Yes but files on which it depends may have changed by cvs (typically
you cvs update an external library to its current version). When will
this be detected? It would be tedious to have to deactivate/reactivate
scripting to detect this. Going back to the require and forward should
be enough.

This is confusing... I think you're asking for something that neither mechanism we've talked about is trying to do. I don't mean that you turn on/off scripting every time you type a Require command, although we could argue about how bad that really would be (aren't Require commands almost always collected at the top of the file?).

I'm suggesting Hendrik uses the existing included files mechanism *and* the coqc/LoadPaths triggers, to give better user feedback on the status of files up-to-date/not in the interface. This was the point of the original included files design. So files which have been compiled are considered up-to-date and are locked. The locking happens when the Require is processed, which is what you want, and up-to-date checks could be made here (IIRC the locking is simplistic: it locks an already visited buffer, and arranges that if that file is visited in future it will be locked).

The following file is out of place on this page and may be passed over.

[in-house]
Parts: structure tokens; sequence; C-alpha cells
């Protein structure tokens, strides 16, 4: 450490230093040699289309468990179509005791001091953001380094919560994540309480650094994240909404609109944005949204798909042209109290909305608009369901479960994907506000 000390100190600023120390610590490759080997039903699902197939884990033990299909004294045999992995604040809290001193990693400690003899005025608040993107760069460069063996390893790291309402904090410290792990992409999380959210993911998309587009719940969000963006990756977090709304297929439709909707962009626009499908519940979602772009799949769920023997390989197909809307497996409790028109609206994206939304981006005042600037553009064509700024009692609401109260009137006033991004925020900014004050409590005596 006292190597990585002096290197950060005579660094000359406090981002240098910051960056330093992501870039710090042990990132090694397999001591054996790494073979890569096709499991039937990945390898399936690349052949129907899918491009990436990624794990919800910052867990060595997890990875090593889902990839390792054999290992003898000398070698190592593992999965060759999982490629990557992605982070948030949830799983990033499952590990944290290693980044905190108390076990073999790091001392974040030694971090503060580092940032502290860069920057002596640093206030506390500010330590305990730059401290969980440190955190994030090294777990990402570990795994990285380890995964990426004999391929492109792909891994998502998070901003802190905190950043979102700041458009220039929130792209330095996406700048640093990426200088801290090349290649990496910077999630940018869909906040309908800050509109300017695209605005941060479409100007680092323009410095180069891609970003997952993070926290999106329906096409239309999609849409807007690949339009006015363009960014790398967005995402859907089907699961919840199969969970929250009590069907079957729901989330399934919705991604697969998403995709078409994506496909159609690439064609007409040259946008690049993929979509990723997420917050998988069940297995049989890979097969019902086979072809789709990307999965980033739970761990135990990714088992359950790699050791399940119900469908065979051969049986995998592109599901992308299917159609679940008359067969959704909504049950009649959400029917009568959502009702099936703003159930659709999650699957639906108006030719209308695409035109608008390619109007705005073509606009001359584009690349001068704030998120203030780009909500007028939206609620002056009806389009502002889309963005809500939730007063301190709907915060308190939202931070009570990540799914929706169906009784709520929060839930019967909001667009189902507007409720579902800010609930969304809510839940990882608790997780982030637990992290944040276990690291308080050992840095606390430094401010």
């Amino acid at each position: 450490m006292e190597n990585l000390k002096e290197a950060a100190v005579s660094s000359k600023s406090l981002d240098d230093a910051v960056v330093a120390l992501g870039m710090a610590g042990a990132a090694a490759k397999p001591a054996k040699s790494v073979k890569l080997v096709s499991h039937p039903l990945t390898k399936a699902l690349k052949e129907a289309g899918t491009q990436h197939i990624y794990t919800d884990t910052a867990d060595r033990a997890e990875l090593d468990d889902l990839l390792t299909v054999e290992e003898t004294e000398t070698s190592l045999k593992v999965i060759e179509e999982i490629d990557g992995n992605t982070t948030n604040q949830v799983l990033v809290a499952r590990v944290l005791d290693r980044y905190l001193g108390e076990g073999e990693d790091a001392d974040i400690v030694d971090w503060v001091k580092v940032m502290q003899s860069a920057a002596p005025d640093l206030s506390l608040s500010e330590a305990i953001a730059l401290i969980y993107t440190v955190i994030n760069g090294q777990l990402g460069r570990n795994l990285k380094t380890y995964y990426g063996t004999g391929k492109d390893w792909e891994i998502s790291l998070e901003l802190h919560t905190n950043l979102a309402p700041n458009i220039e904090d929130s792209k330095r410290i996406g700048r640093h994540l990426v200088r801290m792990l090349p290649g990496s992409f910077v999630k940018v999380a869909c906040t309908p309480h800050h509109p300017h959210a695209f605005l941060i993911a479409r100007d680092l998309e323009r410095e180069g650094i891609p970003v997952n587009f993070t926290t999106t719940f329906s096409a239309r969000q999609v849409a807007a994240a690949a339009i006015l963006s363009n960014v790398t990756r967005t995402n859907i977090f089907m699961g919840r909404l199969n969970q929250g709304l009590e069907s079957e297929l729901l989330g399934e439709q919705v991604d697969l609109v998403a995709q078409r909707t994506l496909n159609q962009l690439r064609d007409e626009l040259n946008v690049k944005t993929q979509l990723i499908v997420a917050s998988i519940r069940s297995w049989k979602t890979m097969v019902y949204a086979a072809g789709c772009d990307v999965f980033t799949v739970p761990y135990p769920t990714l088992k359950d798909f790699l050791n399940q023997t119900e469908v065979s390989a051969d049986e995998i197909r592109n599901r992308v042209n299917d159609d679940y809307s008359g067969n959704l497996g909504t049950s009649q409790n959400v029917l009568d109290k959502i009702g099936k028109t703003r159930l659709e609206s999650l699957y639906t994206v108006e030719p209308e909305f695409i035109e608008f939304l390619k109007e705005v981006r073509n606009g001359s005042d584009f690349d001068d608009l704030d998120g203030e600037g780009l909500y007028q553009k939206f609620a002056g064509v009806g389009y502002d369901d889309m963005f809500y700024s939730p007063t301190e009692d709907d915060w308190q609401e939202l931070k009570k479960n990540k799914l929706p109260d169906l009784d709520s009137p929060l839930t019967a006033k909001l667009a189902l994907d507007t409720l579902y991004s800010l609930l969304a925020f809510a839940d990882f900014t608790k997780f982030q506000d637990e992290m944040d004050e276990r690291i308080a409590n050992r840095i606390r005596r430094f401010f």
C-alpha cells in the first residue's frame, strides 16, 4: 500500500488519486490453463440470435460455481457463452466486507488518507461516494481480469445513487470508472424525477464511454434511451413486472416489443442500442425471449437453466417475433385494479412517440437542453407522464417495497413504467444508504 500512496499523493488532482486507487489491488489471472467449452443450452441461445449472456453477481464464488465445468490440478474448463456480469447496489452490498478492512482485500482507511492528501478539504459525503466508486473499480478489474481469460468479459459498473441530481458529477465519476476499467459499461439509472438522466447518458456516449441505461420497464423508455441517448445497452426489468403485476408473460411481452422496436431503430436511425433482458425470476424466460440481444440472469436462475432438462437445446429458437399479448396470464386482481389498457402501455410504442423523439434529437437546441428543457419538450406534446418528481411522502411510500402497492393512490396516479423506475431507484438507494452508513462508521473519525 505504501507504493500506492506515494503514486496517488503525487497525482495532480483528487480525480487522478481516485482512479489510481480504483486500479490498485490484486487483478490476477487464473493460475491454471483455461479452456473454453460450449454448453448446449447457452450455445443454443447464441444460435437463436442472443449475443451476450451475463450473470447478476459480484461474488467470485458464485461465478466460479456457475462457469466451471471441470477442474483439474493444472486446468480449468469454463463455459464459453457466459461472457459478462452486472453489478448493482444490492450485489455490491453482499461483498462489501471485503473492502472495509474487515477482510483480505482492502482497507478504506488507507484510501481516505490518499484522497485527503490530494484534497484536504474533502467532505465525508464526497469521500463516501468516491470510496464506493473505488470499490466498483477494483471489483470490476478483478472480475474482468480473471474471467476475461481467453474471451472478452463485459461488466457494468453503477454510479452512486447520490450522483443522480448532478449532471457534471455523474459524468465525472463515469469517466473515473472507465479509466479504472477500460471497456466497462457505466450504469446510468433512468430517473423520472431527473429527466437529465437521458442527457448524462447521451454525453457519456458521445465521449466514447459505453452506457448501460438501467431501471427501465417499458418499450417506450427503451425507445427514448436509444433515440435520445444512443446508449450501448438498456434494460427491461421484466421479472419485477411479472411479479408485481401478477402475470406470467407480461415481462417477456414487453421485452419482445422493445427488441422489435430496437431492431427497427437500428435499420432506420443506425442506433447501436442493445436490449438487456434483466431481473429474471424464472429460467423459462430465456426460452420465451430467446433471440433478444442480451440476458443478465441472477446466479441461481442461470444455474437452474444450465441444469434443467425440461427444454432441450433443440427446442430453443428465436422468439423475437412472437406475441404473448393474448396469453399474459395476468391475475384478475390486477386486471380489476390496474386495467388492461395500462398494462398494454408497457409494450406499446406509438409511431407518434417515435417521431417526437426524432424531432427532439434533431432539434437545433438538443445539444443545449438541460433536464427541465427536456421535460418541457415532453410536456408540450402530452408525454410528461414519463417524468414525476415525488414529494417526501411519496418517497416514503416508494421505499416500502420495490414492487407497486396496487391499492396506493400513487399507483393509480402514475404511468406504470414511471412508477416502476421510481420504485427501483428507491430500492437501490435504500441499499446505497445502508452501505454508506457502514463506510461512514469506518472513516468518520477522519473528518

You can always subvert the interface locking if you want to, explicitly with the options, or behind the scenes by being naughty. The point is to have a simple mechanism that gives the user some useful hints in most cases. Personally, I would think that running a big cvs update in the middle of scripting a complex file that depends on the libraries you're updating is not a sensible idea!!

Moreover as I said before: the set of ancestors may change during
edition as user types its Require.
This feature is definitely what we want but it is an error to consider
that dependecies are fixed, and that requred files are fixed.

This is straightforward, you need to tell PG the dependencies but you can do this from seeing the Require (exact single dependency), or from the output it produces (recursively included files as well). Same as in Isabelle, you should really take a look at it...

 - D.
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